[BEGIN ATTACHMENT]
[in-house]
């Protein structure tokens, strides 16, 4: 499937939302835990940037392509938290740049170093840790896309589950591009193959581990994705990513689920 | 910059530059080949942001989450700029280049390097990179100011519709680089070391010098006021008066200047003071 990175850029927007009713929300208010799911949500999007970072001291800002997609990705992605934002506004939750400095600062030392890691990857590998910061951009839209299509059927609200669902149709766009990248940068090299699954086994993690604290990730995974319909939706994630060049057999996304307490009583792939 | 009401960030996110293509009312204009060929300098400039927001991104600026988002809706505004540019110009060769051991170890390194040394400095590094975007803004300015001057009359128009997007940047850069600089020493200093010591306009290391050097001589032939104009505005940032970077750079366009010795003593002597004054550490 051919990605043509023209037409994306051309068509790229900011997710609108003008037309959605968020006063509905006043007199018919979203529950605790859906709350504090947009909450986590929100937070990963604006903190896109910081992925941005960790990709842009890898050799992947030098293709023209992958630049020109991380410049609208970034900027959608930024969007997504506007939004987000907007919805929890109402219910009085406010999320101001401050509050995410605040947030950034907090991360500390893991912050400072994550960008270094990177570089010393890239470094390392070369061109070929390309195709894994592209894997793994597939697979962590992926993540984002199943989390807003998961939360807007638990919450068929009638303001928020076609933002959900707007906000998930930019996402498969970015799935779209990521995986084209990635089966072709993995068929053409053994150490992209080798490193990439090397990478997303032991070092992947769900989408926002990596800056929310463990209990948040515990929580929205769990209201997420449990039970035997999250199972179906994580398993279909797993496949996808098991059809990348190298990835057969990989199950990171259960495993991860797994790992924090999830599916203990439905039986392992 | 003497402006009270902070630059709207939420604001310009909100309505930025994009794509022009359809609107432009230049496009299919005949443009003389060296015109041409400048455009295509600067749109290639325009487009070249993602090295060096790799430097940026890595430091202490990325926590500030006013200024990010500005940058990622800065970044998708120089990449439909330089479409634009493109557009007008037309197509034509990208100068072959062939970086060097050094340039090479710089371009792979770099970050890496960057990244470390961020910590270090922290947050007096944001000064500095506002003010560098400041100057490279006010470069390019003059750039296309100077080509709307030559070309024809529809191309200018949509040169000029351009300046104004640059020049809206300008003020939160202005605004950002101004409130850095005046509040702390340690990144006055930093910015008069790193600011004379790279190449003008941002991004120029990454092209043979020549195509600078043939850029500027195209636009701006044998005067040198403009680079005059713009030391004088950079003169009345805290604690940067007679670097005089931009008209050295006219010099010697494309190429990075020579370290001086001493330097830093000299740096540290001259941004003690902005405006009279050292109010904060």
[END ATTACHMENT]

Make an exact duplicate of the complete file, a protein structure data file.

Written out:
[in-house]
């Protein structure tokens, strides 16, 4: 499937939302835990940037392509938290740049170093840790896309589950591009193959581990994705990513689920 | 910059530059080949942001989450700029280049390097990179100011519709680089070391010098006021008066200047003071 990175850029927007009713929300208010799911949500999007970072001291800002997609990705992605934002506004939750400095600062030392890691990857590998910061951009839209299509059927609200669902149709766009990248940068090299699954086994993690604290990730995974319909939706994630060049057999996304307490009583792939 | 009401960030996110293509009312204009060929300098400039927001991104600026988002809706505004540019110009060769051991170890390194040394400095590094975007803004300015001057009359128009997007940047850069600089020493200093010591306009290391050097001589032939104009505005940032970077750079366009010795003593002597004054550490 051919990605043509023209037409994306051309068509790229900011997710609108003008037309959605968020006063509905006043007199018919979203529950605790859906709350504090947009909450986590929100937070990963604006903190896109910081992925941005960790990709842009890898050799992947030098293709023209992958630049020109991380410049609208970034900027959608930024969007997504506007939004987000907007919805929890109402219910009085406010999320101001401050509050995410605040947030950034907090991360500390893991912050400072994550960008270094990177570089010393890239470094390392070369061109070929390309195709894994592209894997793994597939697979962590992926993540984002199943989390807003998961939360807007638990919450068929009638303001928020076609933002959900707007906000998930930019996402498969970015799935779209990521995986084209990635089966072709993995068929053409053994150490992209080798490193990439090397990478997303032991070092992947769900989408926002990596800056929310463990209990948040515990929580929205769990209201997420449990039970035997999250199972179906994580398993279909797993496949996808098991059809990348190298990835057969990989199950990171259960495993991860797994790992924090999830599916203990439905039986392992 | 003497402006009270902070630059709207939420604001310009909100309505930025994009794509022009359809609107432009230049496009299919005949443009003389060296015109041409400048455009295509600067749109290639325009487009070249993602090295060096790799430097940026890595430091202490990325926590500030006013200024990010500005940058990622800065970044998708120089990449439909330089479409634009493109557009007008037309197509034509990208100068072959062939970086060097050094340039090479710089371009792979770099970050890496960057990244470390961020910590270090922290947050007096944001000064500095506002003010560098400041100057490279006010470069390019003059750039296309100077080509709307030559070309024809529809191309200018949509040169000029351009300046104004640059020049809206300008003020939160202005605004950002101004409130850095005046509040702390340690990144006055930093910015008069790193600011004379790279190449003008941002991004120029990454092209043979020549195509600078043939850029500027195209636009701006044998005067040198403009680079005059713009030391004088950079003169009345805290604690940067007679670097005089931009008209050295006219010099010697494309190429990075020579370290001086001493330097830093000299740096540290001259941004003690902005405006009279050292109010904060």